Listen -- Rolla: Rondo: Allegretto (Duo Concertant in C minor)
(track 6, 0:01-1:48) © 2008 Manor House Music

Rolla also had a hand in bringing Beethoven's music into Italy. In doing so he absorbed the influence of the German 'titan' and here in the Duo Concertant the traits of early Beethoven are periodically in evidence.

The lengthy opening movement, marked Adagio ma non troppo / Allegro is both direct, straightforward and outgoing in mood. Then an easy-going Andante and lively Rondo allegretto wrap the work up with intermittent backward glances at their Classical parentage. While the Rolla work hardly activates the intellectual antennae it's altogether pleasing, especially when played with such evident enjoyment.

I confess the name Johann Wenzel Kalliwoda was foreign to me. That surname put me in mind of someone from a ramshackle settlement in Australia's merciless interior. But no, the truth is Jan Køtitel Václav Kalivoda was born in Prague where he worked tirelessly as a violinist, conductor and prolific composer.

From 1822 to 1865, he was employed as conductor, and apparently treated as something of a 'dogsbody', at the court of Prince Karl Egon II of Fürstenberg and that of his successor in Donaueschingen (At the Black Forest source of the Danube).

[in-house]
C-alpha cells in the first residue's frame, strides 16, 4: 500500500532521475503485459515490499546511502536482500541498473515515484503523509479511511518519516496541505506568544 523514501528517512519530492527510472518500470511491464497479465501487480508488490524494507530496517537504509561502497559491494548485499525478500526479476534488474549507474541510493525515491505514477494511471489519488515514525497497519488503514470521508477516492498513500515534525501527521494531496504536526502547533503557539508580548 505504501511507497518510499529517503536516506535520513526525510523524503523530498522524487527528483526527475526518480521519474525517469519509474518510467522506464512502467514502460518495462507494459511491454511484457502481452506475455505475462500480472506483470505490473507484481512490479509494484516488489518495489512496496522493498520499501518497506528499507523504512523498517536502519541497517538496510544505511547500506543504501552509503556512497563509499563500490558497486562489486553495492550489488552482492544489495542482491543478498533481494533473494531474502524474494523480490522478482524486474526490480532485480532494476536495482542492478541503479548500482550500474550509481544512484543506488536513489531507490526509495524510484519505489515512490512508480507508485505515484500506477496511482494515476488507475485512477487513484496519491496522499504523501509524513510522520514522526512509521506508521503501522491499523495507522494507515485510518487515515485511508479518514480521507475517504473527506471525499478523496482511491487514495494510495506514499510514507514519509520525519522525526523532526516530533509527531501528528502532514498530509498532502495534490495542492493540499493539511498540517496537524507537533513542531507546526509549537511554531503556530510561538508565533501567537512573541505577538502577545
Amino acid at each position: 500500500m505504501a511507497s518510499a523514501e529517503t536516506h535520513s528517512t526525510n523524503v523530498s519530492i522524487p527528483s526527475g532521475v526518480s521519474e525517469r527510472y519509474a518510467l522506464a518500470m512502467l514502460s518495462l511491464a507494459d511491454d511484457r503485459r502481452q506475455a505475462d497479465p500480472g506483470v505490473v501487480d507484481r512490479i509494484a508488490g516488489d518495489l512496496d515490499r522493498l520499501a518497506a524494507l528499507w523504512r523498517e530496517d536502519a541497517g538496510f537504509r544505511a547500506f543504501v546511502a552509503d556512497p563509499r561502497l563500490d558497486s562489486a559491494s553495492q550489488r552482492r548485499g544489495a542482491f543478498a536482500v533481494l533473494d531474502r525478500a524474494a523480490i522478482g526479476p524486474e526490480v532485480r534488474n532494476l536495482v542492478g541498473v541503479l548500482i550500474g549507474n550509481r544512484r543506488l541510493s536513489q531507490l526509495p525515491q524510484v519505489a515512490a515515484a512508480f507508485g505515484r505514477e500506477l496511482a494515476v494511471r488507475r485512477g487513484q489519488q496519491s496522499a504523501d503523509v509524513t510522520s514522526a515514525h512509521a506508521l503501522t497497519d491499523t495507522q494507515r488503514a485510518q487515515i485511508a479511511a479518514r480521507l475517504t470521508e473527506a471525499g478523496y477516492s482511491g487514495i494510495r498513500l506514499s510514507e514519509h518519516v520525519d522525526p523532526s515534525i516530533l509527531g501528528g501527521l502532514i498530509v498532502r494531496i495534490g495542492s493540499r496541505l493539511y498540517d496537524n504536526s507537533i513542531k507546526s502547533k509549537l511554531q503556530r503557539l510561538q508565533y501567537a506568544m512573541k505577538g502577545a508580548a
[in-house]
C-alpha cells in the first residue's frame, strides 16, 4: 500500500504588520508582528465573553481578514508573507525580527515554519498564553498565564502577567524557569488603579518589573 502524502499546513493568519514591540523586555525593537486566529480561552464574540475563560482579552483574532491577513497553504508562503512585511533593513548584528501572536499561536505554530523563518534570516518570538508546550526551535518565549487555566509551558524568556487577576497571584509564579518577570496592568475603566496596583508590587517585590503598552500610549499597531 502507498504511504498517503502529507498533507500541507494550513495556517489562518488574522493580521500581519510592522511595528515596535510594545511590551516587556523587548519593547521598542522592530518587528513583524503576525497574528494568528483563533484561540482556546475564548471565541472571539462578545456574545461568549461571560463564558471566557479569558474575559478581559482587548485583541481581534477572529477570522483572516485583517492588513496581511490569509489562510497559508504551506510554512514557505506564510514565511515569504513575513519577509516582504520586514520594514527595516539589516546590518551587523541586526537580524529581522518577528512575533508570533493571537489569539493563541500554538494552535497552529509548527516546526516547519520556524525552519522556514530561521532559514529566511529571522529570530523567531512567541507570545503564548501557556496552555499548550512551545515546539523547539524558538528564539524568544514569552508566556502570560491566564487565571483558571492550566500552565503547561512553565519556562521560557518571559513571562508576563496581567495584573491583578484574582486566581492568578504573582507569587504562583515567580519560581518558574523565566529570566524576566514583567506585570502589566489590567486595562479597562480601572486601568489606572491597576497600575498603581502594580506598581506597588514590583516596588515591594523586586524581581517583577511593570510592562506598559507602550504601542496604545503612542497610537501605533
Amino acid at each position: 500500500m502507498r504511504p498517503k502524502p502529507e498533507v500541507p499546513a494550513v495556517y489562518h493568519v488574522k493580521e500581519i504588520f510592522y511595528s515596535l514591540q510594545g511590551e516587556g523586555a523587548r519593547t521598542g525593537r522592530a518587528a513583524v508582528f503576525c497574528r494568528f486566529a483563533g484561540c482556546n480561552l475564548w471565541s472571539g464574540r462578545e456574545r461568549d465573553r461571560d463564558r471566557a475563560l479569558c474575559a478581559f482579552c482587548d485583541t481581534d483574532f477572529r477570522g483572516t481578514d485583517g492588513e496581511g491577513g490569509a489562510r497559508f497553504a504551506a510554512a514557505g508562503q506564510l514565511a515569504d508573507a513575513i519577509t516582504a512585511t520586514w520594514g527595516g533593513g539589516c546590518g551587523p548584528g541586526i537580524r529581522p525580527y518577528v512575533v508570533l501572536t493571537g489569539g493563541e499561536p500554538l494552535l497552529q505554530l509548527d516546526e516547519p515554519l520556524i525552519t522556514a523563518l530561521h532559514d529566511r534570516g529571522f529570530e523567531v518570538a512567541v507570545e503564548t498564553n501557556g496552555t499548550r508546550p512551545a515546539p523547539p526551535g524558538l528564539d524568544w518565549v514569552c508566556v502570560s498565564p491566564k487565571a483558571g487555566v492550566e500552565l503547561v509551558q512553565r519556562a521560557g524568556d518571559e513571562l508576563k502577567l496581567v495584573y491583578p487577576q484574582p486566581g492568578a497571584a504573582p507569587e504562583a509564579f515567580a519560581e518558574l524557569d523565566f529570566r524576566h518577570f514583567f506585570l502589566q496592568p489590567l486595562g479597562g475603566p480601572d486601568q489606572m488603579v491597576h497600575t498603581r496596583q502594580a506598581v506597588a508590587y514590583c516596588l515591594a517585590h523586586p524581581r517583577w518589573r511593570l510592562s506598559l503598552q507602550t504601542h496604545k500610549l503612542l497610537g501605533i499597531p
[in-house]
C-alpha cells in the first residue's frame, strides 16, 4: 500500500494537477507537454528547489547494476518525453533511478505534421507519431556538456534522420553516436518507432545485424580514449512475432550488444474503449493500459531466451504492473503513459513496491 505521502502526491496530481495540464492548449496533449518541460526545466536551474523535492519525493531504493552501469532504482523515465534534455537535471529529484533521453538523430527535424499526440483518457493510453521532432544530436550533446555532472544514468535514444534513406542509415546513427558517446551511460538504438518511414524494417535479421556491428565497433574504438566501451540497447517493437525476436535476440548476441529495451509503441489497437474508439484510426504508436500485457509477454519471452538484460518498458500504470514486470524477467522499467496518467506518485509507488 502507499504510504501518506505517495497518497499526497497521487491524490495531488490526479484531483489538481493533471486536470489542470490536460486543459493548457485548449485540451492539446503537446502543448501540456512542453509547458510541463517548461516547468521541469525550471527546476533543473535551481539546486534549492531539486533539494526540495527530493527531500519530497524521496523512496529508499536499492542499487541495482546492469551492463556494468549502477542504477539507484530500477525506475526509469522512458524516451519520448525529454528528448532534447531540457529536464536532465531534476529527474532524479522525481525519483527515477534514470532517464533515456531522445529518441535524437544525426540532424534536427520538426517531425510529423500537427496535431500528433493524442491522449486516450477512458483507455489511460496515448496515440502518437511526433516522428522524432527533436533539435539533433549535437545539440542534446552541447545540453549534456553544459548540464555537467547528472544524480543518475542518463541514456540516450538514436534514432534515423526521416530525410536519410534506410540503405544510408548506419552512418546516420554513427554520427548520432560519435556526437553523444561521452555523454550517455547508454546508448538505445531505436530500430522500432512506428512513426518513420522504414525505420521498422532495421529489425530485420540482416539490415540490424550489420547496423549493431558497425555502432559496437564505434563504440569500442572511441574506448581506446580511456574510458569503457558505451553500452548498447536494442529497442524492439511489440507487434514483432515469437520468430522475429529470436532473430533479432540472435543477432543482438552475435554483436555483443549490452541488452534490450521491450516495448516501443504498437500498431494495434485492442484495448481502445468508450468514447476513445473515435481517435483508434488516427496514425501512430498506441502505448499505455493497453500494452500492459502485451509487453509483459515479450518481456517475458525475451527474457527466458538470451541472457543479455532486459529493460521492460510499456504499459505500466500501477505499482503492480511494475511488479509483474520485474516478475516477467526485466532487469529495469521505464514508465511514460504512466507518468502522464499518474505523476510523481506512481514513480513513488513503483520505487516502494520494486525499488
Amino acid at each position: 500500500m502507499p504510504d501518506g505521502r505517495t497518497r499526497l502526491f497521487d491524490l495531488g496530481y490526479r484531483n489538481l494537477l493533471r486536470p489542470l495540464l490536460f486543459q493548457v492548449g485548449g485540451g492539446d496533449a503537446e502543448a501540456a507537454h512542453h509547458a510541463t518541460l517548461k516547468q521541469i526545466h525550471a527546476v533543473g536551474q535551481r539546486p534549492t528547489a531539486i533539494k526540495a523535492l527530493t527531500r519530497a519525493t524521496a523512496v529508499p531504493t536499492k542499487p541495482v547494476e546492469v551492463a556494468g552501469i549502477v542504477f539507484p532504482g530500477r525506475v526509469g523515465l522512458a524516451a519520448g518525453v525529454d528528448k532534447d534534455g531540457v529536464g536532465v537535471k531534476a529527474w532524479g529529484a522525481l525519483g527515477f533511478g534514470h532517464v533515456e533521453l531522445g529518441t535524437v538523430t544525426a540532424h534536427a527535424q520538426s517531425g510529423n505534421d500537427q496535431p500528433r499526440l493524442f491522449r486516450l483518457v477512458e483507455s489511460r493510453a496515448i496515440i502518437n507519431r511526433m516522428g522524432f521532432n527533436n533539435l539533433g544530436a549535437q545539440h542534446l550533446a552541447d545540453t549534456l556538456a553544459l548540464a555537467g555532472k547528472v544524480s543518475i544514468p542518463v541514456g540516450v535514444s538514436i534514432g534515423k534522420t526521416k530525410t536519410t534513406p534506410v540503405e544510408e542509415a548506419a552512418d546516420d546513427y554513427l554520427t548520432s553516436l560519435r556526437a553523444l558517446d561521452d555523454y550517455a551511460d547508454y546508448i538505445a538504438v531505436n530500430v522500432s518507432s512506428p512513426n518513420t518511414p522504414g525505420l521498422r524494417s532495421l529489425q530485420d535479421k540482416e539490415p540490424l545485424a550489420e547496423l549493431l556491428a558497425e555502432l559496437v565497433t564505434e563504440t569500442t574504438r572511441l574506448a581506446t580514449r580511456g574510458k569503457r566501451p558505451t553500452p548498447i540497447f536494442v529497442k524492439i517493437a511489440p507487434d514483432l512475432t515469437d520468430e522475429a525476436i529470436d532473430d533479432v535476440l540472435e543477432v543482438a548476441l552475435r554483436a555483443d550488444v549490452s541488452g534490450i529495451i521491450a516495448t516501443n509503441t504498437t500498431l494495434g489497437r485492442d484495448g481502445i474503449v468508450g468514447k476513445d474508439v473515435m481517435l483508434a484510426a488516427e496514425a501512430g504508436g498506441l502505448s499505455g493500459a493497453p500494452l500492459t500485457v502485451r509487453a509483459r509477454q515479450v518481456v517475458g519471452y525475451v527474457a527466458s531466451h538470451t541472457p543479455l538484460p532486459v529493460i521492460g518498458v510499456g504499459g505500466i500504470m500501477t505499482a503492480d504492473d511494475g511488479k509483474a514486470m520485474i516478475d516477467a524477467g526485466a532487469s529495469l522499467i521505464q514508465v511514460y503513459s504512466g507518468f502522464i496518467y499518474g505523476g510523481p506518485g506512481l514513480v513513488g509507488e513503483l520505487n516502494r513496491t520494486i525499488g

Schumann spoke of him as a 'cheerful, harmonious man, whose later symphonies, with a more labored foundation, did not reach the height of his first.'

The four movement Duo in C minor begins with a competent Adagio sostenuto leading to an Allegro non tanto. Then Kalliwoda lets the side down with a somewhat mundane Andante followed (thankfully) by a brisk, pleasing Scherzo prestissimo. Kalliwoda winds the work up with a fourth movement styled Allegro risvegliato (which translates as Allegro with more animation).

Listen -- Kalliwoda: Allegro Risvegliato (Duet in C)
(track 10, 3:29-4:43) © 2008 Manor House Music

Jones and Chibah do all they can to bring the work to life with distinction and panache and by and large their efforts deserve enthusiastic applause.

From the opening track to the disc's finish this newly revived music is tasteful, pleasing and undemanding -- the thoroughly involving performances serve all ten movements to the uttermost and Manor House Music's recording defies criticism.

Copyright © 19 October 2008 Howard Smith, Masterton, New Zealand


Spohr Rolla Kalliwoda - Works for Violin and Viola

Manor House Music 001 Stereo NEW RELEASE [c60'] 2008 Manor House Music

Vaughan Jones, violin
Reiad Chibah, viola

Ludwig Spohr (1784-1859):
Duo in E minor Op 13
1 Allegro Moderato
2 Adagio
3 Tempo di Menuetto

Alessandro Rolla (1757-1841):
Duo Concertant in C minor Op 4 No 2
4 Adagio Ma Non Troppo - Allegro
5 Adagio Ma Non Troppo
6 Rondo: Allegretto

Johann Wenzel Kalliwoda (1801-1866):
Duet in C Op 208 No 1
7 Adagio Sostenuto - Allegro non Tanto
8 Andante Moderato
9 Scherzo: Prestissimo
10 Allegro Risvegliato